The daily Nebraskan. ([Lincoln, Neb.) 1901-current, February 23, 1955, Page 4, Image 6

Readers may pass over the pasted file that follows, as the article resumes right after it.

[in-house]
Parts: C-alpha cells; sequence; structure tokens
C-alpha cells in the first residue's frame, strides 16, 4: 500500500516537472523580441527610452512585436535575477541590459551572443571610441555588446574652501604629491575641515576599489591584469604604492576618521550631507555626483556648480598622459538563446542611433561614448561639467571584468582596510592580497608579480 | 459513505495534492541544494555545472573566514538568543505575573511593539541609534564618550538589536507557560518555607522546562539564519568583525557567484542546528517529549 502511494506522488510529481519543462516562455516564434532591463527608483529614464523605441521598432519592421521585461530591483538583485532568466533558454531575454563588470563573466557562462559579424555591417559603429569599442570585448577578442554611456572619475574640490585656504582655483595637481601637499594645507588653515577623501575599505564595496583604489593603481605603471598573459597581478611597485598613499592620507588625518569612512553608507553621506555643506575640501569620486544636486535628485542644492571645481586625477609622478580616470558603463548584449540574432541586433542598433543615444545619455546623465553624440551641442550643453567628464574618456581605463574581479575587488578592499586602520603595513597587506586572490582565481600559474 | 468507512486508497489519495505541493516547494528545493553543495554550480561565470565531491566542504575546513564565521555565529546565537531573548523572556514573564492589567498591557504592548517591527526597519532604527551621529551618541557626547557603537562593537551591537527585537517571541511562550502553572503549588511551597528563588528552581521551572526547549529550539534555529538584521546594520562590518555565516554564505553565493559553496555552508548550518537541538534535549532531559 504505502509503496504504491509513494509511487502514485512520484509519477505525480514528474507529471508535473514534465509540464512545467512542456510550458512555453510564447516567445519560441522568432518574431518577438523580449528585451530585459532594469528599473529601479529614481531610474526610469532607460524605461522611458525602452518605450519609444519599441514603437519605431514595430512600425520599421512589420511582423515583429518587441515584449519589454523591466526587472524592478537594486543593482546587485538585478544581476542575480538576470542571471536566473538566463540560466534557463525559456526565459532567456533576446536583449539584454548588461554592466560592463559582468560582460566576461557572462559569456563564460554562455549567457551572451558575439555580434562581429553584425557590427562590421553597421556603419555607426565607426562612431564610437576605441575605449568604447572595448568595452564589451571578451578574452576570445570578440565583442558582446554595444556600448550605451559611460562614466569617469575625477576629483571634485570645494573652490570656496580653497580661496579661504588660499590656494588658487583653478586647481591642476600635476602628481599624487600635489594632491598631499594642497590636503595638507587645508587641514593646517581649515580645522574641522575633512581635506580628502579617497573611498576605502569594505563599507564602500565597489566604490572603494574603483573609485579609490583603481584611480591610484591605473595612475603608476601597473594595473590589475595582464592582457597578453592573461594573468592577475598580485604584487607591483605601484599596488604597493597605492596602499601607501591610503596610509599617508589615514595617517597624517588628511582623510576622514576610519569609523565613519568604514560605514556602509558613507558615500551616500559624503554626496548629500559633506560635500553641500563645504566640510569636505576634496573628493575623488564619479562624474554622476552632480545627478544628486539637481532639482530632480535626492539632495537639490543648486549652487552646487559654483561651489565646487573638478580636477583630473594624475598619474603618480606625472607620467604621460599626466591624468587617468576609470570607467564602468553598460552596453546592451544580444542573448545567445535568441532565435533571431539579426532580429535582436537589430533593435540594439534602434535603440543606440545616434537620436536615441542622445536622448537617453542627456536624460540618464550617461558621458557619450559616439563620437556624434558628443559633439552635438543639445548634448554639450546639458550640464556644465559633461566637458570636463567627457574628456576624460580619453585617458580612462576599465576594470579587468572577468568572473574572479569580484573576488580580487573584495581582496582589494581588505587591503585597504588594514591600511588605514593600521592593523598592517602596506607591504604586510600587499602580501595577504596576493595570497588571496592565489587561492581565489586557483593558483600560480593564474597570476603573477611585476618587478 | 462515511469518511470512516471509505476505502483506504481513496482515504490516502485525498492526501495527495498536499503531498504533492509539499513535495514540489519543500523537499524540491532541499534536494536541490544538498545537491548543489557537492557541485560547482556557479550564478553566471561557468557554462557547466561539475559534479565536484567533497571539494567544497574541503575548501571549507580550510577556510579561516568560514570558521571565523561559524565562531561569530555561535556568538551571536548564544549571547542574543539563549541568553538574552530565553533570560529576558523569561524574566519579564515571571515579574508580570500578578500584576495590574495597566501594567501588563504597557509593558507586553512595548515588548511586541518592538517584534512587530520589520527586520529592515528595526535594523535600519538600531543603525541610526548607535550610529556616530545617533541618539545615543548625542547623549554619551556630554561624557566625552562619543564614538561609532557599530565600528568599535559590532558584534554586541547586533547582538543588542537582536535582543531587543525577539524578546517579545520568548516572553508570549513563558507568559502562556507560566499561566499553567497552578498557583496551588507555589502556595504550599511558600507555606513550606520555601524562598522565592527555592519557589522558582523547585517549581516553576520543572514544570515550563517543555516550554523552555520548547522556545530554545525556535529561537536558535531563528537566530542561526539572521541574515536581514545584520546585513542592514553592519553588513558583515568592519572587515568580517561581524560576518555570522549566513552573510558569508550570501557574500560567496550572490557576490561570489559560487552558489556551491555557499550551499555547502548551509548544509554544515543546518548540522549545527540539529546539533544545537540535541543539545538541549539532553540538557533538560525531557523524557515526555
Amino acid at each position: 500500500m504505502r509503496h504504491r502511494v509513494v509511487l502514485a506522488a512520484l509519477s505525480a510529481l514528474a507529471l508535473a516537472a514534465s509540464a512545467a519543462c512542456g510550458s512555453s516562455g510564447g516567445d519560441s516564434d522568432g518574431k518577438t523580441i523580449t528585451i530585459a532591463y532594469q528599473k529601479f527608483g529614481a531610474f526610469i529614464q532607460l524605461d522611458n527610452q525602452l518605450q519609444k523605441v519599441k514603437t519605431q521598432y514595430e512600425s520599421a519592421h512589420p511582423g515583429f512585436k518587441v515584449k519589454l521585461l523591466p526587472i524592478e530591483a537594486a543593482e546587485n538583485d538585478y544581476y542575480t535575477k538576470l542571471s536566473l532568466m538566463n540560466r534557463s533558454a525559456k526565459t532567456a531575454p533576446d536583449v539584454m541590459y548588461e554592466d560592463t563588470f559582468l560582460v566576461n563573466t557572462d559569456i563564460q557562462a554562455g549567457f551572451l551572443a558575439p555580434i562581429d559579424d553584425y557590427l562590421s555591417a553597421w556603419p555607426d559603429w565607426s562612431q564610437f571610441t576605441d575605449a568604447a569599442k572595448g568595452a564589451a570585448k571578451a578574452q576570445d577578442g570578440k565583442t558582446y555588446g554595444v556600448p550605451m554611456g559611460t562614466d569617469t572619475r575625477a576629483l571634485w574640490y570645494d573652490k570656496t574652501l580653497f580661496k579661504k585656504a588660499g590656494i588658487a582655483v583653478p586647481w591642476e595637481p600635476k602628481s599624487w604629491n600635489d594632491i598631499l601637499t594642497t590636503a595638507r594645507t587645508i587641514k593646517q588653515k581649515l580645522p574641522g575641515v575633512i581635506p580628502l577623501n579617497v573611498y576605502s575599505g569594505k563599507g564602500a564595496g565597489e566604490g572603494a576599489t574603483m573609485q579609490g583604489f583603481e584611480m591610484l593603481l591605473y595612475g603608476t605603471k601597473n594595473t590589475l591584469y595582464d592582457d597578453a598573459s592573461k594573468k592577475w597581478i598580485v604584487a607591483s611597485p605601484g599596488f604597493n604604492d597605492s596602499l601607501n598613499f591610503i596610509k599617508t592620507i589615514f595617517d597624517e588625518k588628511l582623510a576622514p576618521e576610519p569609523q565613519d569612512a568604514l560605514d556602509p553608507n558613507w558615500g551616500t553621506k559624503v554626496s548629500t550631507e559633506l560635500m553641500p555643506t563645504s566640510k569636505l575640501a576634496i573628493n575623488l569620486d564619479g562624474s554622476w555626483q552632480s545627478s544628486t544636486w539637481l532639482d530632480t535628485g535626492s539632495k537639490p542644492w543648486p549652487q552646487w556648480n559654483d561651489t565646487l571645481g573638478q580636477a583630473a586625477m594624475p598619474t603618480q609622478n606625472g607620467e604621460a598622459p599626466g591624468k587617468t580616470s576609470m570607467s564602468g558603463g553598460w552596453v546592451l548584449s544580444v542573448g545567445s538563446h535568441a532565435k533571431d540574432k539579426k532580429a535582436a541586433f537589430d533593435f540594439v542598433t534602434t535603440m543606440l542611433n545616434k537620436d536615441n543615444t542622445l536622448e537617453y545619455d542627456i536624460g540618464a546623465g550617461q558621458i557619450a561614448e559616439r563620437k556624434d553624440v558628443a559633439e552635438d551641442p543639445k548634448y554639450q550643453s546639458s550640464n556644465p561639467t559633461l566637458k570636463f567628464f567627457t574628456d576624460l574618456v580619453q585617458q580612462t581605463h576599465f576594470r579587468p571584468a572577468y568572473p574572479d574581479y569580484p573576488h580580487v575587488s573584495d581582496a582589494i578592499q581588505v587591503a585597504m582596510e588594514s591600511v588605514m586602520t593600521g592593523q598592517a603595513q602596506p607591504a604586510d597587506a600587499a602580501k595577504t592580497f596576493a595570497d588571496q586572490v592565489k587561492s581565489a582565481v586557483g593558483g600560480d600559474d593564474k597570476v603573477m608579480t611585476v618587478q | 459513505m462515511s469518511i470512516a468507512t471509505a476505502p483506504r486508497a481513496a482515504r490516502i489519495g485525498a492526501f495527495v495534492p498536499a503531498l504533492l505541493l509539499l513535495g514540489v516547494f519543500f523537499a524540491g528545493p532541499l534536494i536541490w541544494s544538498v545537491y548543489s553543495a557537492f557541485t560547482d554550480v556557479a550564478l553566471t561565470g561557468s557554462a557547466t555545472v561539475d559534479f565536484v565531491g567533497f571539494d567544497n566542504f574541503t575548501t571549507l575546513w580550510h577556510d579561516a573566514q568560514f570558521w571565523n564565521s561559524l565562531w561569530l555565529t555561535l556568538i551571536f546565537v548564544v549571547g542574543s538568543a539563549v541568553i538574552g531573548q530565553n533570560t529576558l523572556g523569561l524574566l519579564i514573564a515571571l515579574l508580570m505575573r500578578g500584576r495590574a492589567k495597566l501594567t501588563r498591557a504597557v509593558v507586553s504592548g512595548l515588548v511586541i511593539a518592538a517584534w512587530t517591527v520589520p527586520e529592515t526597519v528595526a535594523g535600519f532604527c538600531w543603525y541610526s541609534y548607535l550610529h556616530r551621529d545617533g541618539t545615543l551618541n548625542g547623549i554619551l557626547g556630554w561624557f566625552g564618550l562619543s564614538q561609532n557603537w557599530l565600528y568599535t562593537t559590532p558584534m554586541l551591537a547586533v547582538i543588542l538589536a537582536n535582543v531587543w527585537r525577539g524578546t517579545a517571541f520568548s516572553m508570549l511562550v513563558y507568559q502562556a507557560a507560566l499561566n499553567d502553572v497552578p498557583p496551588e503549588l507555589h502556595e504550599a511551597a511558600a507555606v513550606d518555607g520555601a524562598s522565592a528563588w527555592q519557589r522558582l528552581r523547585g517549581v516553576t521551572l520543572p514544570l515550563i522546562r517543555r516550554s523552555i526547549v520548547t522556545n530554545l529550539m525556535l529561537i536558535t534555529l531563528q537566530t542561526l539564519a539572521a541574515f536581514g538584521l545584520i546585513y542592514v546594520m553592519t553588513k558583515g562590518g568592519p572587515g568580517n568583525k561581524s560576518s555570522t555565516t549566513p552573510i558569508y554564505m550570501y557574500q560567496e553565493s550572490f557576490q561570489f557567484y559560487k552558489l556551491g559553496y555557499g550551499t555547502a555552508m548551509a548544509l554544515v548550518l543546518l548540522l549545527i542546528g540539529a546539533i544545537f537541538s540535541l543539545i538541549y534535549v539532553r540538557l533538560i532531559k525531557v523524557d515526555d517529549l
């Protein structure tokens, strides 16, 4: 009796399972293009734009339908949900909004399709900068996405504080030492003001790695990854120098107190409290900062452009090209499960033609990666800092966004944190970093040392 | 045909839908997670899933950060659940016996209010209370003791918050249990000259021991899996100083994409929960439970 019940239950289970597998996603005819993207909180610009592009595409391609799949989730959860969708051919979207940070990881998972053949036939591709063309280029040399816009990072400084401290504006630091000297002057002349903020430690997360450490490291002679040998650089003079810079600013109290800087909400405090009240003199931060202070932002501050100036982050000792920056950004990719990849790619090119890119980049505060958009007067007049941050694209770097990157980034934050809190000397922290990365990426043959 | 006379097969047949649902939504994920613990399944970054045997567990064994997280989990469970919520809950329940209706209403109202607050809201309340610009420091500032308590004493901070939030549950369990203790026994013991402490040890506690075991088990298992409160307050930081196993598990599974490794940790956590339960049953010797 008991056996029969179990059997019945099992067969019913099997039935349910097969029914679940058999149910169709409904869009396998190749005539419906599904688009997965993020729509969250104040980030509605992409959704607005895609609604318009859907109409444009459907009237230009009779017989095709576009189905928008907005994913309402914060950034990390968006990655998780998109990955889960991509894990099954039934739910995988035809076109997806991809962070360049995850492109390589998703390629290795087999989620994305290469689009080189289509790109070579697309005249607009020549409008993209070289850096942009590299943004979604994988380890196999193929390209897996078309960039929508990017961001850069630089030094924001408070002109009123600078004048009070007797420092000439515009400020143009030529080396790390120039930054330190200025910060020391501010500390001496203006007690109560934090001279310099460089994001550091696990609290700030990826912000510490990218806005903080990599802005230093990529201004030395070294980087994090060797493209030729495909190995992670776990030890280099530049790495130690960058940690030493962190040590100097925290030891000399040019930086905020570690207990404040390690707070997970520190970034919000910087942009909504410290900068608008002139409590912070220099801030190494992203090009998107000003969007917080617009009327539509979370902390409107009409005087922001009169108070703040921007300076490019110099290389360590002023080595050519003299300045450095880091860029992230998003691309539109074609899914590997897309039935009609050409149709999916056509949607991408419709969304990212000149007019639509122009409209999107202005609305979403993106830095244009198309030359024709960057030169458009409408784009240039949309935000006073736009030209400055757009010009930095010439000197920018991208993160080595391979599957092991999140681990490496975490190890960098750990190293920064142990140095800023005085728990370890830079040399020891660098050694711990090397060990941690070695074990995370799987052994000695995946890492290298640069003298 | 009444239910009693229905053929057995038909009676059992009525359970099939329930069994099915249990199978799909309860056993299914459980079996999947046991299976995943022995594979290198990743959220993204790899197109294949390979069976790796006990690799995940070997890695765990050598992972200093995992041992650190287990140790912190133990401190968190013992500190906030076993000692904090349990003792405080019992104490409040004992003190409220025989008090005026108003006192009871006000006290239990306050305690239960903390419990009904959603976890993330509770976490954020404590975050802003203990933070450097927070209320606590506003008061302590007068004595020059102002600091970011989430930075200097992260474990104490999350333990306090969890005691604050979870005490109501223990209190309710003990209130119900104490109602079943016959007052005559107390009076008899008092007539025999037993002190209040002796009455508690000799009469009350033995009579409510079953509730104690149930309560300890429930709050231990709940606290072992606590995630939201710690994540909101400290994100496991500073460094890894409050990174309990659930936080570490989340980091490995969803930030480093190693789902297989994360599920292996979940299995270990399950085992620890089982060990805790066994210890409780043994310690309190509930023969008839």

THE NEBRASKAN Wednesday February 23, 1955 'Glad To Be Here' Jacks on 2) By SAM JENSEN Copy Editor Colin Jackson, visiting profes sor of political science, is sincere when he addresses an audience and says, "Im glad to be here." The Britisher spent last sum mer in North Africa where lie was in a town In which 1,000 persons were killed by an earthquake two days after he departed. Jackson left his hotel room in another African community and the ad joining room to his was demol ished by a hand grenade an hour after he handed his room key to the desk clerk. Jackson, a free lance reporter for the British Broadcasting Com pany, is teaching international re lations at the University. He is filling the place of Norman Hill, professor of political science, who is on a semester's leave of absence to teach ut Washington Univer sity. Recently In Paris Recently returned from Libya and North Atlantic Treaty Organ ization headquarters in Paris, Jackson hopes to travel to the Far East after his term at the Uni versity expires. He plans to visit Japan, Indo-China and India. Jackson has had personal con ferences with many world leaders including Prime Minister Nehru of India and Chiang Kai-shek of Na tionalist China. "Nehru appears to be a very worn out man whose days are numbered," Jackson said. "He is not anti-American and he is very much anti-Communist in his own country." Jackson stated that Nehru will probably become more anti-Russian now that Malenkov has lost power in the U.S.S.R. Malenkov was a cultured, moderate man who favored co-existence while Kruschev is a "crude, vulgar coal miner," who hates intellectuals. Nehru planned to visit Russia in the future, Jackson said, but it is doubtful that the trip will take place, now that this change in gov ernment has taken place. Jackson described Chiang as be ing an "unrealistic, bitterly disap pointed man." He lives simply m his mountain home and believes that a Nationalist invasion of China would be welcomed by the people of the mainland. Chiang also believes his forces could have successfully attacked the mainland long ago if it were not for the lack of transports, Jackson said. Formosa's local self government is quite good, Jackson said, and there is a literacy rate of 80 -per cent on the island which exceeds most other Asiatic countries. Chiang's son runs the Ministry of Enlightenment which is actually a secret police system, Jackson stated. The army's average acre is ap proaching 30 and most of its equip ment is old. but they are well fed and clothed, Jackson said. The English reporter visited Formosa in 1953 at the invitation of the Nationalist government and had tea with Chiang. Like 'Containment A war in the Formosan area would probably bring assistance from Britain, Jackson said, al though the United Kingdom is 'Mademmoiselle' Shorthand, Typing Useful In Career By CYNTHIA HENDERSON Staff Writer The gates to writing careers are often opened by an adequate knowledge of shorthand and typ ing. Miss Polly Weaver, colle&a and career director of Mademoi selle Magazine, said. In a Nebraskan interview Tues day, Miss Weaver said that most young women break into magazine editorial jobs by first being a sec retary and then working up to a writing position as they show rich ideas and talented writing skilL A native of Falls City, Neb., Miss Weaver is a graduate of Smith College and former general editorial assistant and associate editor of Harper's Bazaar. Miss Weaver, Mrs. Arthur J. Crone in private life, is visiting the University and other cam puses to interview College Board Members of Mademoiselle and other women interested in jobs in New York City. She will inter view approximately 30 women here. She is also determining the 'special flavor" of each campus, the way in which one campus dif fers from another, the strong de partments in each University, the advantages of the schools, and the main interests and thoughts of stu dents. Asked how Nebraska compares with other Universities, Miss Wea ver said that although she had been here only one day, she be lieved ihat must Cfiiversity wom en she interviewed were quite ma ture and had sensible end practi cal ideas about careers. She said they seem very alert and gave an especially neat and attractive appearance. Fashion-wise, Miss Weaver said, women at Nebraska dress with great smartness and style in comparison with several other campuses. Other stops in Miss Weaver's tour of colleges will include the University of Missouri, University of Arkansas, Stephens College, Rice University and the University of Houston. College Board members are Bar bara Sharp, Berne Rosenquist and Cynthia Henderson. Board mem bers send three assignments to Mademoiselle for judging. In the spring, 20 guest editors are chosen from the Board Members for a month in New York editing Mademoiselle. "not keen on a two-nation fight over Quemoy." "We don't want to leave Amer ica to go it alone, however," Jack son said. The British people like the word "containment," but they do not like the phrase "massive retaliation," he said concerning British attitude toward United States foreign policy. Jackson said that Sir Winston Churchill will probably come over to America for another "chat" with the nation's leaders. Asked about Britain's recent an nouncement of manufacture of hy drogen bombs, Jackson said that this move was not a lack of con fidence in the United States but the adoption of a policy of not keeping "all our eggs in one basket." "In international politics today." Jackson said, "you can talk softly if you carry a big stick." Jackson pointed out Britain's progress as evidenced by the end of rationing after IS years. "Things are going well in Britain," he said. An election is expected in the fall and Churchill will probably lead the Conservative party again, Jackson added. The 360 million people of India are in the most danger of suc cumbing to Communism, Jackson stated. He said that if India turned Communist, the whole of Asia might be lost to the Communist powers with the possible exception of the Southwestern area. Jackson said he believed the money spent on the defense of For-; mosa could have been more gain fully employed in aid to India's agriculture program. The work of former Ambassador to India Chester Bowles was praised by Jackson. Bowles was a great influence on Nehru. There is no reason why the United States and India cannot get along, he said. Jackson attended Oxford Univer sity. This visit is his fourth to the United States and he has vis ited 46 states. -On The Social Side Marilyn Heck. Chosen Pledge SX Sweetheart By ALICE TODD Society Editor Happy Birthday to the Phi Kappa Psis who celebrated their 103rd an niversary Tuesday. Phi Psi pledg es and actives were up before dawn taking care of last minute preparations for their open house from 3 to 6 p.m. Enthusiastic workers wakened their neighbors, the Kappa Alpha Thetas, at the early hour of 6 a.m. by hammering the last nails into the giant birthday cake that deco rated the front of the house. "We had a busy day," com mented Mike Shugrue, Phi Psi from Lincoln. "We are happy that the University received us so well." Marilyn Heck reigned as Sigma Chi Pledge Sweetheart at a party given by the Sigma. Chi pledges Saturday night. Marilyn, freshman from California, Mo., was escorted to the party by Bob Langhauser. Other couples attending the dance were Marilyn Anderson and Kieth Crowley, Ruth Warner and Bob Hodges, Barbara Ayers and Jim Hubfer and Karen Dryden and Dick Lutte. Some couples donning night shirts and night caps to attend the Delta Tau Delta Hangover party were Phil Dosek and Dick Bennett, Sue Hungate and Don Erway, Dinny Weiss and Brien Hendrickson and Luanne Raun and Dick Farner. Seen at the Gamma Phi Beta formal dance were Nancy Kiely and Phil Shade, Ginny Hudson and Al Overcash, Nancy Dedrick and Reading Agronomy Club Agronomy Coub will meet at 7:30 p.m. Thursday in Room 306, Agron omy Building. O. W. Green of the Soil Conser vation Service will speak on the topic, "Job Opportunities in Sou Conservation Work," Rolla Swan son, club president, said. Pi Lambda Theta Pi Lamb a Theta, Teachers' Hon orary, is giving a tea for its na tional vice-president. Dr. Helen Sor enson, in Ellen Smith Hall Wednes sy from 4 until S p.m. A meet ing will be held following the tea from 5 until 6 p.m. Red Cross Installation of new Red Cross toard members will be fceld Thurs day in Union Room 316 at 5 p.ra Anatomy Dr. Bloom To Speak Wednesday Dr. William Bloom, professor of anatomy at the University of Chi cago, who is internationally known for his work irradiating particles of dividing cells, will lecture at 11 a.m. Wednesday in the Ag Plant Industry Building. Bloom's lecture is the first of a series of five on the topic of cellu lar research. A grant from the Cooper Foun dation through the University Foundation made it possible for the University to sponsor the lec tures, said Dr. Donald Pace, director of the Institute for Cellu lar Research and the University's physiology department. Lecturers who will appear at later dates are: Dr. Glen Algire, senior surgeon of the National Cancer Institute; Dr. Charles Pomerat, professor of cytology and director of the Tissue Culture Lab oratory, University of Texas. Dr. Georges Gey, director of the division of cellular pathology of the department of surgery, Johns Hopkins, and Dr. Wilton Earle, cytologist and head of the tissue culture division of the Na tional Cancer Institute. Jr. Division To Utilize Innovations Three new mechanical devices will be tried in connection with the Reading Improvement pro gram this semester, announced Lyle Edmison, guidance consult ant at Junior Division. The Ophthalm-O-Graph, an eye movement camera, traces the eye movement as the individual reads. By analyzing the developed film, fisations and regressions can be read. Fixation is the lenghth ofti me the eyes pause on one word and regressions record the re-reading of a line, explained Edmison. By the use of the Telebinocular, vision efficiency at reading can be obtained. This machine is being used through the co-operation of the department of elementary edu cation. In co-operation with the depart ment of audio visual instruction, experimental evidence will be ob films. These are controlled reading speed films and range from 270 words per minute to a rate of 447 words pr minute. Phalanx Picks New Officers; Initiates Six Phalanx, national military fra ternity, initiated six members re cently. New members are George An dreasen, Dana Eurich, Ray Gei ger, Jerry Humphrey, Barry Lar son and Dick Meddam. Officers for the spring semester are: Commander, Don Keerans; Lt. Commander, Bill Neef; Fi nance Officer, Barry Larson, and PIO Officer, Al Anderson. A talk on explosives and their application to military use was given by Col. C. J. Frankforter, associate professor of chemistry. Next meeting of Phalanx will be March 10 at 7:30 p.m. in the Mil itary and Naval Science Building. Junior Women Ceres Club Scholarship Available To Ag Coeds Study Offer Slides To Be Shown At Ag Economics Club The regular meeting of the Ag Economics Club will be Thursday at 7 p.m. in Room 116 Dairy In dustry Building. Dick Johnson, club president, an nounced that the program will con sist of slides shown by Bruce Maunder. Job opportunities for Ag economics majors will be dis cussed. Israel Trip Scholarship Available For the second consecutive year, the Israel Workshop Alumni or ganization of New York University is offering a tuition scholarship for summer study and travel in Israel. The winner will travel this sum mer with the seventh N.Y.U. Work' shop for American teachers, stu dents and social workers. The workshop is designed to provide first-hand study of Israel's langu age, literature, educational system and governmental and cultural in stitutions. The award is made on the basis of scholastic achievement, charac ter, financial need and desire to promote American-Israeli friend ship and understanding. Money for the scholarship is contributed by members of the organization, for mer participants in the Israel Workshop. , Applications must be made be fore May 2. They should be ad dressed to Jack Mandel, chair man of the Workshop scholarship committee, at the Israel Workshop, 2 Washington Square, North New York 3, N.Y. Dennie Smith, Sherrie Finnerty and Ken Reiners and Dotty Novotny and Rex Fischer. Engagements Cupid visited the editorial office of The Nebraskan over the week end, delivering two engagement rings. Jan Harrison, Nebraskan editor, announced her engagement to Tom Beal, Delta Tau Delta alum from Omaha. Jan is a senior in Arts and Sciences and a member of Kappa Kappa Gamma. Tom is stationed at the Lincoln Air Force Base. Gamma Phi Beta Kay Nosky, as sociate editor, announced her en gagement to Gary Fusselman, Kappa Sigma alum who is sta tioned with the Army at Ft. Bliss, Tex. Kay is a junior in Arts and Sciences. Howard Vann, Zeta Beta Tau senior from Omaha, announced that ho was engaged to Judy Milder, Alpha Epsilon Phi at UCLA, also from Omaha. A junior in Teachers College, Al pha Omicron Pi Ruth Kleinert re veals her engagement to Jack Da vis, Sigma Alpha Epsilon from Omana. Alpha Omicron Pi Marcia Beb hardt, sophomore in Ag, announced that she was engaged to Chuck Kuncl, Tau Kappa Epsilon senior. Residents of Terrace Hall had an exciting weekend with the announce ment of three' engagements. Vivian Boland, junior in Ag, to Kenneth Rose, freshman in Ag. June Woener, senior from West Point, to Dale Gibson, graduate at Iowa State College. Enid Levey, junior, to Lawrie Pollack, senior from Omaha. Pinnings Excitement mounted at the Pi Beta Phi house as a lighted candle was passed around and finally blown out by Betty Kruger, junior from Schuyler, to announce her pinning to Bob Pfann, Phi Kappa Psi junior from Lincoln. Pi Phi Jeanne Greving, Arts and Sciences junior from Central City, revealed her pinning to J. C. Hauserman, Sigma Alpha Epsilon Dent Student also from Central Jo Knapp, Chi Omega senior from Lincoln, announced her pinning to Norm Rasmussen, Sigma Alpha Epsilon senior. At a candy passng at the Delta Delta Delta house Virginia Bauer, Teachers College junior, revealed her pinning to Jim Nors worthy, Phi Delta Theta senior from Gothenburg. Kaye Don Wiggins, Alpha Gam ma Sigma junior, and Gail Tenney, sophomore from Herman an nounced their pinning. Terrace Hall junior, Gloria Har ris, announced her pinning to Dick Swanson, Delta Sigma Pi, sopho more in Business Administration. Social Calendar Friday Delta Upsilon Orchid Formal. Phi Gamma Delta Formal Date Pig Dinner. Saturday Adelphi Sweetheart Ball. Sigma Alpha Mu House Party. Alpha Gamma Rho Mardi Gras Party. . Alpha Gamma Sigma House Party. Sigma Alpha Epsilon Formal. Theta Xi House Party. BABW and Selleck Quadrangle Informal Dance. Palladian Society Program. AIRLINE HOSTESSES TRANS WOULD AIRLINES If you are i nterested in this career and will be twenty-one by next June and are 5'2" to 5'8" and able to pass a ricrid physical examination, write for an application form. Address: TWA EMPLOYMENT OFFICE, 10 Richards Road Kansas City, Missouri. Cz'.:.Z c.i a trip? I 1. U u Keed a place to sleep' ..... $ i " s V :; "-: Usejj.TSTra UNION Hotel Reservation Service! Next, time you have to trvel let Western Union find you a place to sleep. It's so easy. A call to Western Union's Hotel Reservation Service. Then the facts: where you're bound, how 'ong and how much you want to pay. That's all. Western Union makes and confirms your reservation immediately. Get the full story on this handy service. Just call your Western Union office. WESTERN 121 South 10th St. Lincoln, Nebraska TeL 2-6894 Ceres Club of the College of Ag riculture is offering a $50 scholar ship for meritorius effort in school life as well as scholastic attain ments. Any woman registered in Ag College who will have sufficient hours to graduate in June 1956 or at the end of summer school may apply. Conditions of the award are that she must have earned at least one third of her credit hours in home economics at the University, have a scholastic average of not less than 5.5 and be wholly or partially self-supporting. Candidates may secure applica tion blanks at the office of Miss Margaret Cannell. Blanks should be mailed to Mrs. Robert Staples, 421 So. 38th St., before March 7. Inside World AIE Meeting Marvin Robinson, chief designer of the proposed Lincoln City au ditorium, will speak at the Amer ican Institute of Architects' meet ing Wednesday at 3:30 p.m. in Room 217 Ferguson Hall. The American Institute of Elec trical Engirieers will meet at 7:30 p.m. Wednesday, xecnnicai pap ers by various students will be pre sented and a short film will be shown. The American Society of Mechan ical Engineers will also meet at 7:30 p.m. Before making application, candi dates are requested to give the Registrar's Office permission to send grades to the above address. It is also necessary to send two letters from references testifying as to need and character. Applicants will meet with the committee for personal interviews in the Home Economics parlours between 2 and 4 p.m. March 11. 3 N0W- ...Out of tl pg of tin toot mixing ttory eTr written com of theta all! -i war - Ik 'J JJ n ML I CHILDREN 35C I f ADULTS 65c 1 to 2 p.m. 75c I to 6 pan. 90c 6 to close 1 linn CIGARETTES ODERN SIZE FILTER TIP TAREYTON Gives You The True Tobacco Taste You've Been Missing! moDUCT OF PtiRW(eftvaa i m rTsi Mil - - T4 Ma TTEMTION SENIORS Does a Sales Career with the Larqetl Rubber Company Interest You? GOODYEAR TIRE & RUBBER CO. has several open Sales training positions for men receiving diplomas in June who wish to learn the tire and accessory business. Permanent positions with good starting salary. Unlimited op portunity for advancement due to policy of promoting from within the company. Free Pension, Life Insurance and Hospitalization Insurance, Programs. Liberal Retirement Income plan also available. A sound training program at full salary is given on the job while working under competent supervision. Mr. R. B. Hoehn is scheduled to be at th University of Nebraska, Wednesday, March 2, for a group meeting at 5:00 P.M. in Room 208 of the Social Science Building. Thursday, March 3, interviews will be held starting in the morning, with graduating seniors. The interviews can be scheduled in advance in the Placement Office.